(6) The child was conceived as a result of a nonconsensual sex act or an incestual act;

(7) Notice was provided pursuant to sections 43-104.12 to 43-104.14 and the father failed to timely file an intent to claim paternity and obtain custody pursuant to section 43-104.02;

(8) The father failed to timely file a petition to adjudicate his claim of paternity and right to custody as contemplated in section 43-104.05; or

(9) The man is not, in fact, the biological father of the child.

The court shall determine the custody of the child according to the best interest of the child, weighing the superior rights of a biological parent who has been found to be a fit, proper, and suitable parent against any detriment the child would suffer if removed from the custody of persons with whom the child has developed a substantial relationship.

 

Section 43-104.23
Child born out of wedlock; order finalizing adoption without biological father's notification; when; appeal.

If, after viewing the evidence submitted to support a petition to finalize an adoption or any evidence submitted by a guardian ad litem if one is appointed, the court determines that no biological father can be identified, or that no identified father can be notified without likely threat to the safety of the biological mother or the child, or upon a finding of due diligence and substantial compliance with sections 43-104.08 to 43-104.16 and a finding that no biological father has timely filed under section 43-104.02, the court shall enter an order finalizing the adoption of the child. Subject to the disposition of an appeal, upon the expiration of thirty days after an order is issued under this section, the order shall not be reversed, vacated, or modified in any manner or upon any ground including fraud, misrepresentation, or failure to provide notice under sections 43-104.12 to 43-104.14.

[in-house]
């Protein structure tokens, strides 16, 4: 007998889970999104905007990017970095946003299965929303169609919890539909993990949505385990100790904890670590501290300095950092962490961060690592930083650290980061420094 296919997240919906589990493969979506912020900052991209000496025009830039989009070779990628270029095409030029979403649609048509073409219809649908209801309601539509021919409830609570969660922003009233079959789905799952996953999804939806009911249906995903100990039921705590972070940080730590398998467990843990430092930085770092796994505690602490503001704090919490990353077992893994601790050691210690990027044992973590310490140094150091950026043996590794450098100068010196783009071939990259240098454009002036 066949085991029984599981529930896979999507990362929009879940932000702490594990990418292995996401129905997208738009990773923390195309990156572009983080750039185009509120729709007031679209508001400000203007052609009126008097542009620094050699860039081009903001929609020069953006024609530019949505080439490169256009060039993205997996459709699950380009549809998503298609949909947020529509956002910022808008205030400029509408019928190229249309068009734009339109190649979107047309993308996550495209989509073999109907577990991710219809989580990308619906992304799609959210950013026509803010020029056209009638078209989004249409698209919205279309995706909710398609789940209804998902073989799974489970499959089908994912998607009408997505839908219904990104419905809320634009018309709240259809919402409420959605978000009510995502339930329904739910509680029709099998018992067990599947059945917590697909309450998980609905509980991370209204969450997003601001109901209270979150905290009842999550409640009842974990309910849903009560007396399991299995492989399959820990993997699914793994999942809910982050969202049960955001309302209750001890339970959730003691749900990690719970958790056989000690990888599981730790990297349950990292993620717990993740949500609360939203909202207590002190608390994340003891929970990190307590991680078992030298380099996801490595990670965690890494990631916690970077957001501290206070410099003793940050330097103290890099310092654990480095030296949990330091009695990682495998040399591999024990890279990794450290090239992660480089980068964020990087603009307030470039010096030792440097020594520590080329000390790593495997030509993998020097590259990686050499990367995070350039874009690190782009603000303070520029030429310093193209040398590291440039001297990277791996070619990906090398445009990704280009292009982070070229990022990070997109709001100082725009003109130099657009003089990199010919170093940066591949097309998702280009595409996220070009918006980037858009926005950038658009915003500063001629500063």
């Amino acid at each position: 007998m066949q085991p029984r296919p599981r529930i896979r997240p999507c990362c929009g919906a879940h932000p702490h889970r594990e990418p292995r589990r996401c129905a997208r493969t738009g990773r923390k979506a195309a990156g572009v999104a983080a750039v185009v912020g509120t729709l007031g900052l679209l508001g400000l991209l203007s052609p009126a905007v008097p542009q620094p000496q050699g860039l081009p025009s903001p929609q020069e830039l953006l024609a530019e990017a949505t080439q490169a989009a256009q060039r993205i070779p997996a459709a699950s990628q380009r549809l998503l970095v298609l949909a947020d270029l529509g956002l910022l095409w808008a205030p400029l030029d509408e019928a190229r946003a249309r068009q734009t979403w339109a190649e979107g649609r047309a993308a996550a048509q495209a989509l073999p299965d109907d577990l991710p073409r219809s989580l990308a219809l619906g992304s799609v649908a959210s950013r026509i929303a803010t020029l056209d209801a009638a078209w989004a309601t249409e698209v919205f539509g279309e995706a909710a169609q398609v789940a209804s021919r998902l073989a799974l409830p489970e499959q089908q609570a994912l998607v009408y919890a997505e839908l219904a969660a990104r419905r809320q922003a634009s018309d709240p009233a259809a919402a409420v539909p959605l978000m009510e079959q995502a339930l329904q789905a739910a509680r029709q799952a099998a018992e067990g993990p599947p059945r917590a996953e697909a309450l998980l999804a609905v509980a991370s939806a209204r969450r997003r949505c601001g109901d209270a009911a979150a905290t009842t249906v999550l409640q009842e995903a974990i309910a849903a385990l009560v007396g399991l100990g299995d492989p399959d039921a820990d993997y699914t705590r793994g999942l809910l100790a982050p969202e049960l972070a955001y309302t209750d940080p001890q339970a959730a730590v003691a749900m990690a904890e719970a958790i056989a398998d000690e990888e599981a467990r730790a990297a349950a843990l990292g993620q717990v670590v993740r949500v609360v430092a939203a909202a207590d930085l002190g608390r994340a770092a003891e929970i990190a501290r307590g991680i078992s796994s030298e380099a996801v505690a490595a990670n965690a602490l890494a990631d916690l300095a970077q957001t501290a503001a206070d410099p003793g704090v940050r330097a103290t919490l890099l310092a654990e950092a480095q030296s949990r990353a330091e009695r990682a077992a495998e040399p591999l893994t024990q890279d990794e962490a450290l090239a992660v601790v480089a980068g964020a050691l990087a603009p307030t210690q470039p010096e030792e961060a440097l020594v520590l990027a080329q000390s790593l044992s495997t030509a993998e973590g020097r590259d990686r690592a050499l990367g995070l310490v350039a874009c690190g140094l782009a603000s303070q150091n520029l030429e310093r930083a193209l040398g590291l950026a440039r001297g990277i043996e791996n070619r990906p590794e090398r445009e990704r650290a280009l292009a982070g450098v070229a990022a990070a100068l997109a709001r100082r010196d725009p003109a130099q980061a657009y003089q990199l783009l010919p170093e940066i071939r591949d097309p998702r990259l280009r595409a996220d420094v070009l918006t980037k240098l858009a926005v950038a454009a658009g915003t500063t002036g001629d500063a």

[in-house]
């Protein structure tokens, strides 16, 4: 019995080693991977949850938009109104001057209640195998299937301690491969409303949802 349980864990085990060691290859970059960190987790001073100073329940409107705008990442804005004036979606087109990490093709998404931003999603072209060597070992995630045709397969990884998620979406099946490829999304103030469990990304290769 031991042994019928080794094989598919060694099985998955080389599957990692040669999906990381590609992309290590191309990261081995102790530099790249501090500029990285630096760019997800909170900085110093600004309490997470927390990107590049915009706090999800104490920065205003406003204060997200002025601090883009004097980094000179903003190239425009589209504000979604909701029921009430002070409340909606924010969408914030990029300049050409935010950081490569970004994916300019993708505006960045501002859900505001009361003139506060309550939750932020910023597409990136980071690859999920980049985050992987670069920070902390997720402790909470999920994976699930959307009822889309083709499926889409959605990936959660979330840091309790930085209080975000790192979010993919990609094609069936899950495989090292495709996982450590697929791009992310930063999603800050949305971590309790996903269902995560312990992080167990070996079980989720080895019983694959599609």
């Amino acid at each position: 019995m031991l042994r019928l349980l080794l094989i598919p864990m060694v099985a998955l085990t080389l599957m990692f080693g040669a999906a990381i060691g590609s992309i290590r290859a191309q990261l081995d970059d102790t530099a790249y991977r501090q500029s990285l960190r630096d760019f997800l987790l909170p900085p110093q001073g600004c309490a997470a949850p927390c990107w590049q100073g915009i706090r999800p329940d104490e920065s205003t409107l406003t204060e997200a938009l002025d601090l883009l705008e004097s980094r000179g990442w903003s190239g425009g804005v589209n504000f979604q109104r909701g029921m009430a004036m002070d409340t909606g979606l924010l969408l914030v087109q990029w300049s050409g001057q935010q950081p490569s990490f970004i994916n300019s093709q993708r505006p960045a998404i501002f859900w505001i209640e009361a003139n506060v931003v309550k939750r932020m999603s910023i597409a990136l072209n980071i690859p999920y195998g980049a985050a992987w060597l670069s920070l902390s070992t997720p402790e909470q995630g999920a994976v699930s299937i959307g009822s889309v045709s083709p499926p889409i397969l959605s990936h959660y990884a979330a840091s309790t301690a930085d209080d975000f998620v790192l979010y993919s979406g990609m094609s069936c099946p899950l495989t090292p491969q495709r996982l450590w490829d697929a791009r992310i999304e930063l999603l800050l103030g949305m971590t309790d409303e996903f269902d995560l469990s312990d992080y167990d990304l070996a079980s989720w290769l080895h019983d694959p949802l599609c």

Section 43-104.24
Child born out of wedlock; proceedings; court priority.

All proceedings pursuant to sections 43-104.08 to 43-104.23 have the highest priority and shall be advanced on the court docket to provide for their earliest practical disposition. An adjournment or continuance of a proceeding pursuant to sections 43-104.08 to 43-104.23 shall not be granted without a showing of good cause.


43-104.25. Child born out of wedlock; biological father; applicability of sections.
With respect to any person who has been adjudicated by a Nebraska court of competent jurisdiction to be the biological father of a child born out of wedlock who is the subject of a proposed adoption:

(1) Such person shall not be construed to be a putative father for purposes of sections 43-104.01 to 43-104.05 and shall not be subject to the provisions of such sections as applied to such fathers; and

(2)(a) If the adjudicated biological father has been provided notice in substantial compliance with section 43-104.12 or section 43-104.14, whichever notice is earlier, and he has not executed a valid relinquishment or consent to the adoption, the mother or lawful custodian of the child or his or her agent shall file a motion in the court with jurisdiction of the custody of the child for a hearing to determine whether such father's consent to the adoption is required and whether the court shall give its consent to the adoption;